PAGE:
World poverty cannot be reduced without the help of business [Archives:2005/879/Opinion]
BY GUY SEBBAN
Heads of state and government from around the globe will today assemble at the 2005 World Summit of the United Nations to judge the progress made during the last five years toward the goals of human betterment set by the international community at the 2000 UN Millennium Assembly ? the Millennium Development Goals. They will also seek to agree upon the steps that still need to be taken if these goals are to be fully achieved. Particular attention will be given to the all-important goal of reducing the level of poverty by 50 percent by 2015.
What has all this to do with business?
The essential role of the private sector in this effort has been widely recognized. As UN Secretary-General Kofi Annan emphasized, “It is the absence of broad-based business activity, not its presence, which condemns much of humanity to suffering. Indeed, what is utopian is the notion that poverty can be overcome without the active engagement of business.”
Without the economic growth and job creation that result from a vibrant private sector, there can be no sustainable poverty eradication, now the overriding development priority of the world community.
However, the contribution of the business community to the “millennium development process” is heavily dependent on the attitude and actions of government toward it. It can make its full potential contribution only if it can operate in an appropriate public policy framework ? in an open market economy and regulatory system that encourages trade, investment and enterprise, respects human dignity and individual freedom, protects property rights and does not tolerate corruption.
The Monterrey Consensus achieved at the United Nations International Conference on Financing for Development in 2002 placed the mobilization of domestic resources in the forefront of its “agreed actions for development”. And properly so, with private domestic capital formation being the largest source of new investment in developing countries.
Three key areas of the domestic legal and regulatory framework have a strong impact on the business environment and warrant particular attention:
– Opening and closing a business. Bureaucratic requirements to start up a business are excessive and time-consuming in many countries and laws and regulations often restrict the ability of enterprises to restructure or shut down.
– Property rights. In many developing countries a large part of land property is not formally registered, limiting accessibility to credit and improved land values, especially for small enterprises and the informal sector.
– Effective enforcement of contracts and protection of creditor rights, supported by a well-functioning, independent court system.
Providing a conducive environment at both the macro and micro levels for domestic private sector growth will also have the important by-product of helping to attract foreign direct investment (FDI) and other productive international private capital flows. An enabling domestic environment is essential for both.
Even in these circumstances, for a variety of reasons, private domestic capital formation in the least developed countries (LDCs) and private capital inflows will fall substantially short of the levels required to meet minimum Millennium Development Goals, certainly those of poverty reduction. These countries will continue to need special attention and assistance.
One contribution by the global business community represented by the International Chamber of Commerce (ICC) is through the Investment Advisory Council (IAC), an international forum established under the joint aegis of the UN Conference on Trade and Development (UNCTAD) and ICC. IAC brings together senior government officials from LDCs and senior businessmen from around the world to examine innovative ideas and projects aimed at encouraging and facilitating foreign investment in them.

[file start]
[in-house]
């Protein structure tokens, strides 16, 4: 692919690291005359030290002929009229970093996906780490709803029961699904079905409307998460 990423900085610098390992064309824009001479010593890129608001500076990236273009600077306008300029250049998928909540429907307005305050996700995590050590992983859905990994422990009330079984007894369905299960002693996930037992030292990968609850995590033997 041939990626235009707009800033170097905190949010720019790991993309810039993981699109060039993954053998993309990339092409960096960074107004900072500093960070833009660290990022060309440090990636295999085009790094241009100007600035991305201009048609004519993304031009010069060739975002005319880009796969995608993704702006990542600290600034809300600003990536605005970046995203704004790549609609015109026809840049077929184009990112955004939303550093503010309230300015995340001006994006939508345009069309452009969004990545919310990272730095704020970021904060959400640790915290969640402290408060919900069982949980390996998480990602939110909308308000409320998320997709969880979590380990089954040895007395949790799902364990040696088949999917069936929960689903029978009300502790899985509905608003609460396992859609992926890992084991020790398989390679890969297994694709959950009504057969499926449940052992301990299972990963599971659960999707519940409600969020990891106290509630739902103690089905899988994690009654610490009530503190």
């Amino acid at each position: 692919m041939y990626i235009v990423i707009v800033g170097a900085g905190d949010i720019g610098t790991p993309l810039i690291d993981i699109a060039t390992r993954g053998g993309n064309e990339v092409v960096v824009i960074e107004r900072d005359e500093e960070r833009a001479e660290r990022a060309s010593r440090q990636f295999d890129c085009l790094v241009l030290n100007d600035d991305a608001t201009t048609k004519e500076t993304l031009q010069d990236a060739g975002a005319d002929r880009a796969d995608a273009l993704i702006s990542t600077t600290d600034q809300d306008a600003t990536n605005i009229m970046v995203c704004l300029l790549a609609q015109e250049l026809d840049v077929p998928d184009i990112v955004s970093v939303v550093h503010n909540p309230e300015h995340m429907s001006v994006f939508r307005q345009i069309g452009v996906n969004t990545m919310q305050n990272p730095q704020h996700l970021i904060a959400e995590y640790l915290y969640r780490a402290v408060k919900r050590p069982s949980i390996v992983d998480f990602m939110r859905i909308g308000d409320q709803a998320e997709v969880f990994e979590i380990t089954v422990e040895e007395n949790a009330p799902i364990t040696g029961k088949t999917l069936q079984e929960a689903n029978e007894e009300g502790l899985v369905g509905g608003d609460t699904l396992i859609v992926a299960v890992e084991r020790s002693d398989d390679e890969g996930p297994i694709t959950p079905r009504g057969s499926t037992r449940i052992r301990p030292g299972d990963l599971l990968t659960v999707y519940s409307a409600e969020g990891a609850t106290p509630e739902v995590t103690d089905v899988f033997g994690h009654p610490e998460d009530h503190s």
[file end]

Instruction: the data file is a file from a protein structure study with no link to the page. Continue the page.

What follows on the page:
Another activity that reflects business' commitment to development is ICC's work with UNCTAD to produce investment guides for LDCs. The aim is to make selected LDCs better known and more attractive to foreign investors by bringing together two parties with complementary interests: companies that seek new locations and countries that seek new investors. Investment guides have already been published for Uganda, Bangladesh, Ethiopia, Mozambique, Mali, Mauritania, Nepal and Cambodia; guides for Tanzania, Kenya and East Africa are being released this month. Benin, Eritrea, Guinea-Bissau, and Madagascar have also requested guides.
Business has a large self-interest in helping achieve the Millennium Development Goals. Business thrives where society thrives. Prosperous companies can contribute effectively to the improvement of social conditions by creating jobs and economic growth, and benefit from higher living standards in the societies where they operate.
From a purely business perspective, societies cannot be mired in poverty if new business opportunities and new markets are to be created. For efficient operation, companies need a healthy and educated workforce. For profitable operation, companies need prosperous consumers.
For all these reasons, business represented by the International Chamber of Commerce has been deeply and constructively engaged in the many UN and other meetings and conferences that have established a global partnership for development and identified its interlinked priorities.
On the occasion of the UN summit, ICC reaffirms the support for the overriding goal of poverty reduction that prevails in the global business community which it represents. It will continue to engage with governments, communities and other stakeholders in pursuit of the UN's development objectives. Its constituents look forward to bringing their vast real world experience to this effort.
Guy Sebban is Secretary General of the International Chamber of Commerce